ark at research.att.com
Mon Aug 12 17:47:39 CEST 2002
>> I'd like to take a step back for a moment. I originally asked a
>> simple question:
Michael> Which did get answered in amongst all the noise, yes?
>> If I write an expression of the form s[i:j] == x, can I count on
>> the implementation optimizing it by avoiding a copy of s[i:j], so
>> that I can be assured of not having to think about finding more
>> efficient alternatives?
Michael> If you have a question that contains the phrase "can I count
Michael> on the implementation optimizing ..." then the answer is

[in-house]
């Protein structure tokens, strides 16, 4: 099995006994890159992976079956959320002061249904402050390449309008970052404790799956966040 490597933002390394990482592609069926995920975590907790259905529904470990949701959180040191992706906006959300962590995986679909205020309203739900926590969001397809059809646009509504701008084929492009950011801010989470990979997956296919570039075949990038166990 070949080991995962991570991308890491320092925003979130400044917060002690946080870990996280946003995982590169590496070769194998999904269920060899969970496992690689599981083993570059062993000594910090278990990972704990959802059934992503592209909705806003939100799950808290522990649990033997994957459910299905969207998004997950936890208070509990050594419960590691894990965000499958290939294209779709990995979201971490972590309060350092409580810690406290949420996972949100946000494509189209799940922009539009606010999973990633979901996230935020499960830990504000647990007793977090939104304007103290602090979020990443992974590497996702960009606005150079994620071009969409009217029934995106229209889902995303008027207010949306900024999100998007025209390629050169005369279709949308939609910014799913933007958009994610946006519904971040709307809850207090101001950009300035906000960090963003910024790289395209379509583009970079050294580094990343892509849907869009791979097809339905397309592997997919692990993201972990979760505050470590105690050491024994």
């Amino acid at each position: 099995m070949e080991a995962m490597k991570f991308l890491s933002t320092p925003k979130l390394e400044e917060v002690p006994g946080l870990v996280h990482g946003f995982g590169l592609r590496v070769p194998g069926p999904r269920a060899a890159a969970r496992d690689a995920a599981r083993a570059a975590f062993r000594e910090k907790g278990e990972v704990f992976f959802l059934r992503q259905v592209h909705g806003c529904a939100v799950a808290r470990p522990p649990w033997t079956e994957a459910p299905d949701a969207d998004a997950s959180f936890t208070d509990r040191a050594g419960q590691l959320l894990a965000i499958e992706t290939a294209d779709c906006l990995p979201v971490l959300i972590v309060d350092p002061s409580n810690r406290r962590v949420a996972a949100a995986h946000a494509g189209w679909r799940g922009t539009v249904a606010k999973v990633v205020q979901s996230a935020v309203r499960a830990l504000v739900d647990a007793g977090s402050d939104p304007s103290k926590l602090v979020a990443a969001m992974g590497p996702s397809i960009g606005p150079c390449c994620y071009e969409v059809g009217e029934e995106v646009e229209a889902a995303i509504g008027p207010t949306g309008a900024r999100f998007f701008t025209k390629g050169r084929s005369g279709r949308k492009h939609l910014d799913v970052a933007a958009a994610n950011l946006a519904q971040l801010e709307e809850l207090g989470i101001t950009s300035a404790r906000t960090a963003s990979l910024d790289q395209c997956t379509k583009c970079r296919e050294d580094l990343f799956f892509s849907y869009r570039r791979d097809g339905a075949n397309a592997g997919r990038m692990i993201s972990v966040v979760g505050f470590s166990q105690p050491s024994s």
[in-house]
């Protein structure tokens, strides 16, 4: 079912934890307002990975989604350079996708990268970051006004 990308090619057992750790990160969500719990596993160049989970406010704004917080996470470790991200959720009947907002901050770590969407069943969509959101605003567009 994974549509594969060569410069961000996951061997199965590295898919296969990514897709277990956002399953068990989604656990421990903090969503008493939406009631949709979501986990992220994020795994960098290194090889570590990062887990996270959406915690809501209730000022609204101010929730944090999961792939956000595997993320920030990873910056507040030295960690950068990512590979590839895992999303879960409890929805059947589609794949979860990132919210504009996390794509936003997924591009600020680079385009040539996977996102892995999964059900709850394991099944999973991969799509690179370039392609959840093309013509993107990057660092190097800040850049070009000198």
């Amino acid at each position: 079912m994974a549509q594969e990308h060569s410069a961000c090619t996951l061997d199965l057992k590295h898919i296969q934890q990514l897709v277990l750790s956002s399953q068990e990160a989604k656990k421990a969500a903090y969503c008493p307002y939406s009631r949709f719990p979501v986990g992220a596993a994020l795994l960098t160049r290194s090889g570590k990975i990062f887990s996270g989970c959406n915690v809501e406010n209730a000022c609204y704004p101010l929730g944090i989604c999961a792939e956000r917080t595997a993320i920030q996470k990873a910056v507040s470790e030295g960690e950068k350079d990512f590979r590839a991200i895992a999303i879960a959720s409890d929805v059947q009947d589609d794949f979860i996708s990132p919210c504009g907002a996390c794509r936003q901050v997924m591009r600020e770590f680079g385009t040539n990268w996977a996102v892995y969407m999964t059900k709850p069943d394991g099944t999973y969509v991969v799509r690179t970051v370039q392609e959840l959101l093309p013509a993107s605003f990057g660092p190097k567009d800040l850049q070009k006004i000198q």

Michael> almost certainly "no".
That's what I suspected, but I wanted to be certain. There are,
after all, some optimizations that people count on all the time.
x = 
for i in range(n):
Yes, I know that I could have written this as
x = range(n)
but in practice, one would append the results of a more complicated
computation. The point I'm trying to make here is that people write
code like this all the time and assume that the execution time is
going to be O(n) rather than O(n^2). As it happens, whether the
execution time is O(n) or O(n^2) depends on just how lists are
implemented, but I believe that I can count on them to be implemented
in such a way that the loop above will not go quadratic on me.
Andrew Koenig, ark at research.att.com, http://www.research.att.com/info/ark
More information about the Python-list